Tax & Trade Blog
CBSA Investigating Dumping of OCTG from Austria
On July 7, 2021 the Canada Border Services Agency (the "CBSA") issued a Notice of Initiation of Investigation under the Special Import Measures Act ("SIMA") of alleged dumping of Oil Country Tubular Goods ("OCTG") imported from Austria. This investigation was prompted by a complaint filed by Canadian manufacturers of OCTG in Ontario and Alberta.
The goods under investigation are currently defined as
"Oil country tubular goods, which are casing, tubing and green tubes made of carbon or alloy steel, welded or seamless, heat treated or not heat treated, regardless of end finish, having an outside diameter from 2 3/8 inches to 13 3/8 inches (60.3 mm to 339.7 mm), meeting or supplied to meet American Petroleum Institute specification 5CT or equivalent and/or enhanced proprietary standards, in all grades, excluding drill pipe, pup joints, couplings, coupling stock and stainless steel casing, tubing or green tubes containing 10.5 percent or more by weight of chromium, originating in or exported from Austria" (the "Subject Goods").
This Notice comes one week after CBSA announced it was investigating OCTG imported from Mexico (see OCTG3, and our previous blog here). Previous investigations imposed anti-dumping duties on similar goods imported from China (see OCTG1), Chinese Taipei, India, Indonesia, the Philippines, South Korea, Thailand, Turkey, Ukraine and Vietnam (see OCTG2).
Additional information on the current investigation will be available by July 22nd when CBSA publishes its Statement of Reasons.
If imposed, anti-dumping/countervailing duties will effectively increase costs for petroleum producers and pipeline builders purchasing Subject Goods from Austria. This could impact sourcing decisions for oilfields projects in oil-producing provinces like Alberta and Newfoundland.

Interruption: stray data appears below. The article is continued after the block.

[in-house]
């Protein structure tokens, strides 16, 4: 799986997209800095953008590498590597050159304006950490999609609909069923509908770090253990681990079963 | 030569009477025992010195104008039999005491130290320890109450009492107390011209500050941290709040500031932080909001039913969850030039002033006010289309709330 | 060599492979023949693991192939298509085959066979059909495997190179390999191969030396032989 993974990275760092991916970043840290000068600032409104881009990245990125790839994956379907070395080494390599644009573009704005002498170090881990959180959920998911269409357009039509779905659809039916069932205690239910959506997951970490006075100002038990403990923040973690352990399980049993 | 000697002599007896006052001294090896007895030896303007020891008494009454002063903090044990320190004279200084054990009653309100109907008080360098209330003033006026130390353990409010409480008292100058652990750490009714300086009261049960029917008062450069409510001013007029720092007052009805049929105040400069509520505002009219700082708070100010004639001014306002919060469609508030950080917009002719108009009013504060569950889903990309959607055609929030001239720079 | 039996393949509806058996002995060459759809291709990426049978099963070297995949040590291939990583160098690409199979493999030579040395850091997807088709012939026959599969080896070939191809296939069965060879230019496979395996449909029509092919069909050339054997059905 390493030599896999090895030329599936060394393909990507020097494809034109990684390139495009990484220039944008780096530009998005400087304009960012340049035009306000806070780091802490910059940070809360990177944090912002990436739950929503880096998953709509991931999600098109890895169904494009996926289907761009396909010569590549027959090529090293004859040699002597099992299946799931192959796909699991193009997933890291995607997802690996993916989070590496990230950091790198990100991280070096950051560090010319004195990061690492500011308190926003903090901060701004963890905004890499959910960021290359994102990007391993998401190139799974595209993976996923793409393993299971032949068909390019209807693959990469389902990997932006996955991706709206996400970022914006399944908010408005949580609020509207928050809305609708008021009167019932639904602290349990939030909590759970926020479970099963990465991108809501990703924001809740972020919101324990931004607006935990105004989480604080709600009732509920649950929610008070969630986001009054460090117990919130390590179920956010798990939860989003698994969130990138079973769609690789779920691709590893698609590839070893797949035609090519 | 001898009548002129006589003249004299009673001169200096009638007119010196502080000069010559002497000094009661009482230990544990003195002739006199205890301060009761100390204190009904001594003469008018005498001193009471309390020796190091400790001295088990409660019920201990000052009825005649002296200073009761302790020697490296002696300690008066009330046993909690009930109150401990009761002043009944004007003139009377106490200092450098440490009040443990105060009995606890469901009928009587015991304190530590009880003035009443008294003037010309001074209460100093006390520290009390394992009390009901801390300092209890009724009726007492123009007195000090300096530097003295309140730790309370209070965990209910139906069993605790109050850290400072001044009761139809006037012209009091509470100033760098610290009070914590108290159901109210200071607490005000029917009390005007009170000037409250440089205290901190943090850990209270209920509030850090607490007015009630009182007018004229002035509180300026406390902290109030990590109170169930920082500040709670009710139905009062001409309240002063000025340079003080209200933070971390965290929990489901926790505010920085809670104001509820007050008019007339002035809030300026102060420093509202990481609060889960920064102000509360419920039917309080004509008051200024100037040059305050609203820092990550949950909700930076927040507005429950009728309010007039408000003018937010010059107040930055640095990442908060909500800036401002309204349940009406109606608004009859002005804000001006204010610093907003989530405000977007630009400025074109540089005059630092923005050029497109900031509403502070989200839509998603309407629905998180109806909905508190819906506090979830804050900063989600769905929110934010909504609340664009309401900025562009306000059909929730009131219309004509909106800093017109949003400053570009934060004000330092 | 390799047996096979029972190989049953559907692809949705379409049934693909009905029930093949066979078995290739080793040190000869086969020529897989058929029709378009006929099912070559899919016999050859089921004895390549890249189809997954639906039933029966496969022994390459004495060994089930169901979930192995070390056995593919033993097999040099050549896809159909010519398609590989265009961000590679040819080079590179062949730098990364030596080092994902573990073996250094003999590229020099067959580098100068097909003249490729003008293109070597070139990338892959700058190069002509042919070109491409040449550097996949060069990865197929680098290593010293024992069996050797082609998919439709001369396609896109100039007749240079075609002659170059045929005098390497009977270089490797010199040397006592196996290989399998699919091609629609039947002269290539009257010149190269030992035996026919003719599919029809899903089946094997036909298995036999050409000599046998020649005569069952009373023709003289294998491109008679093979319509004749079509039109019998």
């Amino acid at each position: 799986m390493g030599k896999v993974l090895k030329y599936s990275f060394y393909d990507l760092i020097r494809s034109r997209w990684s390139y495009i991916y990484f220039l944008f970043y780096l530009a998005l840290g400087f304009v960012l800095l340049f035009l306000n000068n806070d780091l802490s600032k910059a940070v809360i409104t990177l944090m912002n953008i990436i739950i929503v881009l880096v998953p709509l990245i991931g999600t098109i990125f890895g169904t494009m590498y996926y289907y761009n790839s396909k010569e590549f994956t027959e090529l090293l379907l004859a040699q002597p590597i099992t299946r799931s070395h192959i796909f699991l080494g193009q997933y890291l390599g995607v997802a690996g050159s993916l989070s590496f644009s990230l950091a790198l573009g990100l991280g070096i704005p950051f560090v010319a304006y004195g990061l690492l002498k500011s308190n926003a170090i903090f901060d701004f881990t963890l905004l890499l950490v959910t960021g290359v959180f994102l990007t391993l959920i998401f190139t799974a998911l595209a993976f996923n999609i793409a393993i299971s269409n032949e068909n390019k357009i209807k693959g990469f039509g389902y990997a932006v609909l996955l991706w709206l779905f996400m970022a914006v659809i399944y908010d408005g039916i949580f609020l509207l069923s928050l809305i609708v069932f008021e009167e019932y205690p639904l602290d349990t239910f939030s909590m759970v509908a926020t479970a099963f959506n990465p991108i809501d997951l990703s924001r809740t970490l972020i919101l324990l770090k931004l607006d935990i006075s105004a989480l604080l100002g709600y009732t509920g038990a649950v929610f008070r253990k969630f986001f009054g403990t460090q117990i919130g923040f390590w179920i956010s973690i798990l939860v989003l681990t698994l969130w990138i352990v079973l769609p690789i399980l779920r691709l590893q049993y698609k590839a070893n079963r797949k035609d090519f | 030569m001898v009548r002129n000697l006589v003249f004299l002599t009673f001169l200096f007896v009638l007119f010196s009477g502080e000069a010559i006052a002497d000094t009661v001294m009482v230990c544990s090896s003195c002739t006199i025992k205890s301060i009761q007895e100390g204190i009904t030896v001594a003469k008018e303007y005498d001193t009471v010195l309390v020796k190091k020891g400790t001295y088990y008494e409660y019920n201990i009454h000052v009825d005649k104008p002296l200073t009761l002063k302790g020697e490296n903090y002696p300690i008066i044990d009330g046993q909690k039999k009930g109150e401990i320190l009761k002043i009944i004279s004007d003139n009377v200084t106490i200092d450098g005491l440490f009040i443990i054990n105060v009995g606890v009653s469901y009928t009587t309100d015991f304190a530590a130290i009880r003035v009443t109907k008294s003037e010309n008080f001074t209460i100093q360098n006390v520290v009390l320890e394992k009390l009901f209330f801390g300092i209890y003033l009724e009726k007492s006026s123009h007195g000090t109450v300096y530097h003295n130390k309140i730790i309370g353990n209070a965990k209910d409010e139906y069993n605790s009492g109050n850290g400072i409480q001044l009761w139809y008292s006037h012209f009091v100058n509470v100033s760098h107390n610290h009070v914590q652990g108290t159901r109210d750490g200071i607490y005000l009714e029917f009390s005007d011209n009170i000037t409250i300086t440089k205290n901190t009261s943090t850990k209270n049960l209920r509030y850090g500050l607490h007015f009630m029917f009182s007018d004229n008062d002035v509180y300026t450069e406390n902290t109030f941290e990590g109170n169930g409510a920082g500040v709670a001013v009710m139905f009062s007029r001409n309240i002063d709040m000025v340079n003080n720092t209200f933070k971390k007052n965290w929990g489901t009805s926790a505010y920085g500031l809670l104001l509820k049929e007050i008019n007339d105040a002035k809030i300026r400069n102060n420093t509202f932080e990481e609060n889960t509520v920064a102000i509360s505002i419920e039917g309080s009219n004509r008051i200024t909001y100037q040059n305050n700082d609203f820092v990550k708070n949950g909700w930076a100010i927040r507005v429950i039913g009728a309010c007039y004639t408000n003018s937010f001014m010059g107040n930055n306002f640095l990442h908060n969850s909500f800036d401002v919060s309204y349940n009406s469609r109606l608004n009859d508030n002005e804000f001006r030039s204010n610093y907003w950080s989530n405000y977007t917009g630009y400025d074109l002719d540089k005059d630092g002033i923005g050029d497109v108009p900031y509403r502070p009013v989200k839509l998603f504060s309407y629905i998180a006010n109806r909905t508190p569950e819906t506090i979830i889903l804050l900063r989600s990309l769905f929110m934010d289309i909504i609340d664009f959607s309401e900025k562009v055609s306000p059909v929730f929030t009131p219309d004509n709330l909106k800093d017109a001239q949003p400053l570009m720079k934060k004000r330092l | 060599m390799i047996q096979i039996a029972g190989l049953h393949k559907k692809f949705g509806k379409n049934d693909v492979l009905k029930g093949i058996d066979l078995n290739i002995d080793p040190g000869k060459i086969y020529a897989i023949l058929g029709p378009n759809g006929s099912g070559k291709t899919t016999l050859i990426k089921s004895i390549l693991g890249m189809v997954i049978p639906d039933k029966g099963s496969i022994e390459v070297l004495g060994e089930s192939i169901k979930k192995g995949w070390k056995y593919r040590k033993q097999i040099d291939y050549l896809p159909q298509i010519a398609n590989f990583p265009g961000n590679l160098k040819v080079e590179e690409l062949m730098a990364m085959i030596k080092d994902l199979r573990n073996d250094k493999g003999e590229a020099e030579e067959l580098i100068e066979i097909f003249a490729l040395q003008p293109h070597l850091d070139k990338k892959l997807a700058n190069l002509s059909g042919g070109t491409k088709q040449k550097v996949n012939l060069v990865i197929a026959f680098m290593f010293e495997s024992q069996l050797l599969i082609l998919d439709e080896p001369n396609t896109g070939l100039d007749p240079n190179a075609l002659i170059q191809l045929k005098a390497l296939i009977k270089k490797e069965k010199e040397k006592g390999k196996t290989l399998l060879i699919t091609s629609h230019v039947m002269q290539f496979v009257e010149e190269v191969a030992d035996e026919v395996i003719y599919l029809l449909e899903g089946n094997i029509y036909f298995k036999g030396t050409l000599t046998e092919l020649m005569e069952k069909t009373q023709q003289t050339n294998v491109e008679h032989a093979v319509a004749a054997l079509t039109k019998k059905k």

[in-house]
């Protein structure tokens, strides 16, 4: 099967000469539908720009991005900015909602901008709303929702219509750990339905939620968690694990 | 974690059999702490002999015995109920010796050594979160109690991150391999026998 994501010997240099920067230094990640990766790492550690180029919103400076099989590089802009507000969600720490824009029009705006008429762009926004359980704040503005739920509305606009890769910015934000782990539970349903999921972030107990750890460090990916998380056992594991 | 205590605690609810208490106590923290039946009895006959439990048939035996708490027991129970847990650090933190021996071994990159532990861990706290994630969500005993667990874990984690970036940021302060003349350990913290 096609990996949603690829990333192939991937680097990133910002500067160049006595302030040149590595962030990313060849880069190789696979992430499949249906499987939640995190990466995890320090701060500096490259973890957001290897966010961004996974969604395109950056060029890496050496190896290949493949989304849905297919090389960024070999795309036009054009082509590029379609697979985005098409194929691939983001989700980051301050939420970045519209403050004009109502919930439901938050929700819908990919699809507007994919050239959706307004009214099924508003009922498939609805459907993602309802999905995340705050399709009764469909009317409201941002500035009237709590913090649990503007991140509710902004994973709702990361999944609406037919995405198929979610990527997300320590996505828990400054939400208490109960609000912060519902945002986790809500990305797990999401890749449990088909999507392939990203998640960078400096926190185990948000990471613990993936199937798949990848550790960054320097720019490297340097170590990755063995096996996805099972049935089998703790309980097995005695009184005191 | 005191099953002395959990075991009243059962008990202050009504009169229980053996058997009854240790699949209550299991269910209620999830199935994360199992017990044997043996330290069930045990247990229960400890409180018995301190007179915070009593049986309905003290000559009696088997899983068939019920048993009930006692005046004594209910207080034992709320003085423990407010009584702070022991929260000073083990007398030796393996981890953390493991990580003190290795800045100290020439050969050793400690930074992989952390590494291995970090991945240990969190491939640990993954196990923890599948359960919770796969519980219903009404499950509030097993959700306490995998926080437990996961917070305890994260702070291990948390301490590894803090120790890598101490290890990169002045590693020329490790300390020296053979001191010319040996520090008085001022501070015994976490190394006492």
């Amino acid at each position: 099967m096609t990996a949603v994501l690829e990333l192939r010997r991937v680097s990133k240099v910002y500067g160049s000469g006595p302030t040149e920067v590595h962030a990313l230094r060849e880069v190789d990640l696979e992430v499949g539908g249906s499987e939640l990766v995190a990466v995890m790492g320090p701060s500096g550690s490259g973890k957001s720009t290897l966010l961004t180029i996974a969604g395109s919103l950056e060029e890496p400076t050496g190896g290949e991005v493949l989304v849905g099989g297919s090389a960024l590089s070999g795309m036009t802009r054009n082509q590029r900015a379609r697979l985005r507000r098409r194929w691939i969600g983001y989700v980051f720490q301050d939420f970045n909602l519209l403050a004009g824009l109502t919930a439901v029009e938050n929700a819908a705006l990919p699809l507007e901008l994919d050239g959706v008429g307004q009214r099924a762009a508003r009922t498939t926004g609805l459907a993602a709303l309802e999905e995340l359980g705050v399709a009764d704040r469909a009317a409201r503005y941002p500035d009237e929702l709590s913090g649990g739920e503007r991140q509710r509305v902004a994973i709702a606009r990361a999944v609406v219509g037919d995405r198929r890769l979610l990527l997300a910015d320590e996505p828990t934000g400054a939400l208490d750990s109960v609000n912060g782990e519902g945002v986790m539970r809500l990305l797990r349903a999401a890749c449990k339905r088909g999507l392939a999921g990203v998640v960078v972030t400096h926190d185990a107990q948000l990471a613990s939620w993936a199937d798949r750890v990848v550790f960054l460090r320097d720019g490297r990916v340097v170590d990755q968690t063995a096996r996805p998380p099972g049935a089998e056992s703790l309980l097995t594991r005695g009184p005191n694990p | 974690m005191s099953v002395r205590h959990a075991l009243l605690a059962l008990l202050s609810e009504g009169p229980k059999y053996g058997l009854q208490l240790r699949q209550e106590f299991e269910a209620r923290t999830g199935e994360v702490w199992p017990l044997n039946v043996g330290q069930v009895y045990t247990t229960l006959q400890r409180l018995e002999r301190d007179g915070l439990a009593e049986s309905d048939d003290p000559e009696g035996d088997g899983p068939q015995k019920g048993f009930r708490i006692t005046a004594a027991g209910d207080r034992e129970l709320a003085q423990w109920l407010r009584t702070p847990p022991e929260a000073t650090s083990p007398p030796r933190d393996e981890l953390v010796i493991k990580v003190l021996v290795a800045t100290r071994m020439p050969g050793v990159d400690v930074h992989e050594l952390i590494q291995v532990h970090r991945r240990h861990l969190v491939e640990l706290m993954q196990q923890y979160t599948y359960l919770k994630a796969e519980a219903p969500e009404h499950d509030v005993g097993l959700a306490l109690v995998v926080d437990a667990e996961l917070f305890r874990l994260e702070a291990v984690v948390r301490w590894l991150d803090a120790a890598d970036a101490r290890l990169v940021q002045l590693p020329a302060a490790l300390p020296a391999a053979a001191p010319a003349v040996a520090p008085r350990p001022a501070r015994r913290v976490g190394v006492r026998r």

What are the next steps?
Under SIMA, the matter will proceed along two parallel tracks: (1) the Canadian International Trade Tribunal (the "CITT") has 60 days to make a preliminary determination as to whether the domestic industry has been injured by the alleged dumping; and (2) the CBSA has 90 days to make a preliminary determination as to whether the goods are being dumped/subsidized (and to determine provisional anti-dumping duties).
While this timeline may be extended by 45 days for complex cases, at this point the CITT'a preliminary determination is expected by September 5, 2021, and CBSA's preliminary determination by October 5, 2021, followed by a Statement of Reasons 15 days later.
In order to ensure that CBSA has sufficient time to consider the data it receives from the industry, all importers and exporters who have received a questionnaire (or want to obtain specific normal values for their goods) should respond to CBSA's "Request for Information" ("RFI") by no later than August 3, 2021 and August 16, 2021 respectively.
Following the preliminary determination of dumping by the CBSA on October 5, 2021, the matter proceeds on two parallel tracks again: (1) the CBSA has 90 days to make a final determination as to whether the goods are being dumped/subsidized and to determine any specific normal values for individual exporters; and (2) the CITT has 120 days to make a final determination as to whether the domestic industry has been injured by the alleged dumping.
The CBSA's final determination is expected by December 31, 2021 (at which point exporters who fully cooperated with the CBSA will also be notified of their specific normal values), with a final Statement of Reasons 15 days later. CITT's final determination is expected by January 30, 2022.
What can I do?
Given the strict timelines, and the significant amount of work involved in responding to RFIs issued by the CBSA and the CITT, any importers or exporters potentially impacted by this Investigation and the eventual anti-dumping/countervailing duties on Subject Goods should contact their lawyer immediately to discuss recommended next steps given the potential anti-dumping duties – regardless whether or not you have received an RFI/Questionnaire!
It may also be possible to request the CITT consider whether your goods should be excluded from the Subject Goods definition – typically on the basis the goods are unique and the domestic industry is not capable of producing a substitutable product. Again contact your lawyer immediately if you think your product should qualify for an exclusion.